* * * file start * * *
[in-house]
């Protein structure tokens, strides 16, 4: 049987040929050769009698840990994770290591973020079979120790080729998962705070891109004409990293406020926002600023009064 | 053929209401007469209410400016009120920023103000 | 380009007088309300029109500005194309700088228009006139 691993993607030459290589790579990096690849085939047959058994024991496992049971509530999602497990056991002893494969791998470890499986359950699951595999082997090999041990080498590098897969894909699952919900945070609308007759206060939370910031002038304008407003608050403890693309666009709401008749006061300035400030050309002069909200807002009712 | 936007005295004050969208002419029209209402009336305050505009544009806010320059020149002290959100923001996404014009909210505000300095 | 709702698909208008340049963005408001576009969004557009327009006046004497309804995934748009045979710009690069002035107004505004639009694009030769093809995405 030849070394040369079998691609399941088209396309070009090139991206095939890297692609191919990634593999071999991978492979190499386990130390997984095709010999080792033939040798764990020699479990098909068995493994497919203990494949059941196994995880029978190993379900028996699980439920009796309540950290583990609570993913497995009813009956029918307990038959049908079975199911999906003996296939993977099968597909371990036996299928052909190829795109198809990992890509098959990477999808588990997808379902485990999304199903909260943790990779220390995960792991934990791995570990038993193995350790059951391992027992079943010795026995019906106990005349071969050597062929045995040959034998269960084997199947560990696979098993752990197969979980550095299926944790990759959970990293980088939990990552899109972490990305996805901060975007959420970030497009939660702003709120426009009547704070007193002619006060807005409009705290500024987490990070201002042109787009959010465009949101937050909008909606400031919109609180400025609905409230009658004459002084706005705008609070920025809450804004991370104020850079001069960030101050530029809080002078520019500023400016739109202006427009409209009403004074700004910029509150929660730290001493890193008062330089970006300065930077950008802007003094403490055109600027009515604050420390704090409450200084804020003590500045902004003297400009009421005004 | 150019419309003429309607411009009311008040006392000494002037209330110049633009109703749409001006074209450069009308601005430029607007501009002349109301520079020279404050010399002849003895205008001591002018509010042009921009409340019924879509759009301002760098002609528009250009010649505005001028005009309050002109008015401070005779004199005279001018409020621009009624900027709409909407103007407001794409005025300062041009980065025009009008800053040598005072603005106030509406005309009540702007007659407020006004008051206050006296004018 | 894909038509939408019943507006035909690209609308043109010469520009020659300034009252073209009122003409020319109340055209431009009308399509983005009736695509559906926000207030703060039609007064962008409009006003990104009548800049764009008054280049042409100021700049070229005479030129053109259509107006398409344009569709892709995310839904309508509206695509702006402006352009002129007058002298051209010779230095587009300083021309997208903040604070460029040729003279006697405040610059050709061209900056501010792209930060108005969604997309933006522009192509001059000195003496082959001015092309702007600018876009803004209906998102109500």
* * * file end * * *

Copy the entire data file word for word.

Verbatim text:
[in-house]
């Protein structure tokens, strides 16, 4: 049987040929050769009698840990994770290591973020079979120790080729998962705070891109004409990293406020926002600023009064 | 053929209401007469209410400016009120920023103000 | 380009007088309300029109500005194309700088228009006139 691993993607030459290589790579990096690849085939047959058994024991496992049971509530999602497990056991002893494969791998470890499986359950699951595999082997090999041990080498590098897969894909699952919900945070609308007759206060939370910031002038304008407003608050403890693309666009709401008749006061300035400030050309002069909200807002009712 | 936007005295004050969208002419029209209402009336305050505009544009806010320059020149002290959100923001996404014009909210505000300095 | 709702698909208008340049963005408001576009969004557009327009006046004497309804995934748009045979710009690069002035107004505004639009694009030769093809995405 030849070394040369079998691609399941088209396309070009090139991206095939890297692609191919990634593999071999991978492979190499386990130390997984095709010999080792033939040798764990020699479990098909068995493994497919203990494949059941196994995880029978190993379900028996699980439920009796309540950290583990609570993913497995009813009956029918307990038959049908079975199911999906003996296939993977099968597909371990036996299928052909190829795109198809990992890509098959990477999808588990997808379902485990999304199903909260943790990779220390995960792991934990791995570990038993193995350790059951391992027992079943010795026995019906106990005349071969050597062929045995040959034998269960084997199947560990696979098993752990197969979980550095299926944790990759959970990293980088939990990552899109972490990305996805901060975007959420970030497009939660702003709120426009009547704070007193002619006060807005409009705290500024987490990070201002042109787009959010465009949101937050909008909606400031919109609180400025609905409230009658004459002084706005705008609070920025809450804004991370104020850079001069960030101050530029809080002078520019500023400016739109202006427009409209009403004074700004910029509150929660730290001493890193008062330089970006300065930077950008802007003094403490055109600027009515604050420390704090409450200084804020003590500045902004003297400009009421005004 | 150019419309003429309607411009009311008040006392000494002037209330110049633009109703749409001006074209450069009308601005430029607007501009002349109301520079020279404050010399002849003895205008001591002018509010042009921009409340019924879509759009301002760098002609528009250009010649505005001028005009309050002109008015401070005779004199005279001018409020621009009624900027709409909407103007407001794409005025300062041009980065025009009008800053040598005072603005106030509406005309009540702007007659407020006004008051206050006296004018 | 894909038509939408019943507006035909690209609308043109010469520009020659300034009252073209009122003409020319109340055209431009009308399509983005009736695509559906926000207030703060039609007064962008409009006003990104009548800049764009008054280049042409100021700049070229005479030129053109259509107006398409344009569709892709995310839904309508509206695509702006402006352009002129007058002298051209010779230095587009300083021309997208903040604070460029040729003279006697405040610059050709061209900056501010792209930060108005969604997309933006522009192509001059000195003496082959001015092309702007600018876009803004209906998102109500």